“However,” Nowak said, “if my employer client asked me for counsel in this situation, we would advise against making these kinds of statements. Clearly, there are better, more appropriate ways of communicating to your employees the generous benefits available under your plan. Here, it might have been more appropriate to affirm that the company maintains a benefit-rich plan which has covered many employees’ catastrophic illnesses and injuries over the years, and that the company is committed to such a plan into the future.”

Still, if an employer looks at medical records and can deduce, because of an unusual medical case, who the employee is—which happened in Mila’s case—is it possible the employer may view this worker negatively? And might that tempt the employer to treat the worker in a negative way because he or she is costing the company so much money? 

“This certainly is a risk in theory, but this scenario occurs far less than you might think,” Nowak said. “For the vast majority of employers, they maintain strict confidentiality protocols to ensure that an employee’s medical information is safeguarded and accessed only by a small number of benefits or HR-related professionals who must have access to this information to make critical and lawful benefits and employment-related decisions.”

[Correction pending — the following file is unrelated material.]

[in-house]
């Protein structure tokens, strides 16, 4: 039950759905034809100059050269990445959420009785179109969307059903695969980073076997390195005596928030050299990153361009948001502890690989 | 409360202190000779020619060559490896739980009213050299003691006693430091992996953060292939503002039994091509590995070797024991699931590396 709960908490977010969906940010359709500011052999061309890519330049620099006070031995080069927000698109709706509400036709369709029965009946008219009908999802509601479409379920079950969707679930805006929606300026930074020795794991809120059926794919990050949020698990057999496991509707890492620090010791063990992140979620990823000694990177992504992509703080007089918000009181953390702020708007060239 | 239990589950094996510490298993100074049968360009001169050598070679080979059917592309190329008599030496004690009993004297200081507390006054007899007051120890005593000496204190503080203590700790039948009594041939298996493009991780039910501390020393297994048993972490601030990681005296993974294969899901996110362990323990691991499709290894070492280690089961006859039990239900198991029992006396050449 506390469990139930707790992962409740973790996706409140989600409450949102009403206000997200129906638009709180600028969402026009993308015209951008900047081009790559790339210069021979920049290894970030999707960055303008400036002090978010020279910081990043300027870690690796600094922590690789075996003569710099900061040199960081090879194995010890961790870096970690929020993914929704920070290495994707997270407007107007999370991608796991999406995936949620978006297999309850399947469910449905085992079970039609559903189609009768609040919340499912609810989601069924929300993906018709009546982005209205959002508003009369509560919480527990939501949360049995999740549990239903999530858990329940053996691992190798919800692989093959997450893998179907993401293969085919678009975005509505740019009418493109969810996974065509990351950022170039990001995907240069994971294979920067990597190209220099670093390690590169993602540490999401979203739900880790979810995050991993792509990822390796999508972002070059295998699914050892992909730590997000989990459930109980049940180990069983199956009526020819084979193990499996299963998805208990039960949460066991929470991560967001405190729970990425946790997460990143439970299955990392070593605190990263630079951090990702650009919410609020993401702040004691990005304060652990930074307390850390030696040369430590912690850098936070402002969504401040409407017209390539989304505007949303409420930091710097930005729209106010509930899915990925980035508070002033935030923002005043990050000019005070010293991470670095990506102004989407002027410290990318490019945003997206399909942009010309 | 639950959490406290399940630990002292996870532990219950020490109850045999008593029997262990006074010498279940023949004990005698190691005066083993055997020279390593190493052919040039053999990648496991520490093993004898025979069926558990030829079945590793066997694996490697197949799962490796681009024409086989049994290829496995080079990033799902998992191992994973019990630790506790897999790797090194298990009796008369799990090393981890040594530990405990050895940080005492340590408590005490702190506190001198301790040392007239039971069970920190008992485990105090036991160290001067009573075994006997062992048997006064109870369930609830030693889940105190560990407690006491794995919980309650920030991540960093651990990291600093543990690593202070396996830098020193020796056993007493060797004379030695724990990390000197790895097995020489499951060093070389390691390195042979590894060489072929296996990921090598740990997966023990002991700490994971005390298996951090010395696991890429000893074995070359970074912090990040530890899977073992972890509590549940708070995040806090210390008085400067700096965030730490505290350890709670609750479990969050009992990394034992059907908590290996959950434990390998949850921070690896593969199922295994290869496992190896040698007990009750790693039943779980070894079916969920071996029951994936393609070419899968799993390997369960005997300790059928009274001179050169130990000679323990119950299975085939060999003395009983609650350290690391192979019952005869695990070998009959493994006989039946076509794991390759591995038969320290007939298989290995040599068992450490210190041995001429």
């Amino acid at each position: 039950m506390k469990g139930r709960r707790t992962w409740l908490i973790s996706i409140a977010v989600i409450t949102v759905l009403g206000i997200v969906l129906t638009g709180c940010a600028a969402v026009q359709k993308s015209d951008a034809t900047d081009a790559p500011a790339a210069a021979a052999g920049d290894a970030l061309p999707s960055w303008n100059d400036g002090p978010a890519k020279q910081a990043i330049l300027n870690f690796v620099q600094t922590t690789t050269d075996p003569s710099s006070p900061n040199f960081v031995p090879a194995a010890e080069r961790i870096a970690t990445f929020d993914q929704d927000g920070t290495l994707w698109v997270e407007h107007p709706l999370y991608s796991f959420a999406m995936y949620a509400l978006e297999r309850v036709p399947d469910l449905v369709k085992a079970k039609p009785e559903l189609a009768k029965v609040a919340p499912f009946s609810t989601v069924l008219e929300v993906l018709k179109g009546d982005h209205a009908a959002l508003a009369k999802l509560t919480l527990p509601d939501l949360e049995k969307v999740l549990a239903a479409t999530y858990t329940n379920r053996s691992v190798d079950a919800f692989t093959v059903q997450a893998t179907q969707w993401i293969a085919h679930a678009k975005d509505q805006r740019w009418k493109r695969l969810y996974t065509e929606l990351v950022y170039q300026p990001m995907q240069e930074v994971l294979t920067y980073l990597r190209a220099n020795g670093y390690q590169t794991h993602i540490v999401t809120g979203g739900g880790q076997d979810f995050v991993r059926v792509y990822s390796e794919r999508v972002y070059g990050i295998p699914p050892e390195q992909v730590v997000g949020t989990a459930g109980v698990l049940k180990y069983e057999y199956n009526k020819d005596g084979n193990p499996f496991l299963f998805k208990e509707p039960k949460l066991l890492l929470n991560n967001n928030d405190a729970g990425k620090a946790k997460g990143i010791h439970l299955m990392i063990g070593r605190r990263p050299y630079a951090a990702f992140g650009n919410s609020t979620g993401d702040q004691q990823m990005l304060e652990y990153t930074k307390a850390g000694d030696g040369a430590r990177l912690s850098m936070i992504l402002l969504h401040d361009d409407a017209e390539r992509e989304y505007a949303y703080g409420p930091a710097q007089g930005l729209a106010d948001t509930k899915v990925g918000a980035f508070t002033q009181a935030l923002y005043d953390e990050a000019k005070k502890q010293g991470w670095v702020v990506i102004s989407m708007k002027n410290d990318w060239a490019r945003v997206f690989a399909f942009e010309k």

There are legal protections for workers whose employers treat them negatively because they can deduce that the worker is costing the company a lot in medical expenses. The Employee Retirement Income Security Act of 1974 (ERISA), Section 510, prevents employers from interfering with an employee securing benefits under an employee benefit plan. 

ERISA Section 510 “has been used by many a plaintiff where an employee—or a covered dependent—with a high claims history is terminated, disciplined or effectively excluded from the plan, due to a reduction in hours, for example,” Nowak said. 

Negative treatment of an employee with a high-cost claims history could also raise concerns under the FMLA in the case of a serious medical condition involving an employee or family member, or under the ADA if an employee’s medical condition rose to the level of a disability. 

Dana Wilkie is an online editor/manager for SHRM.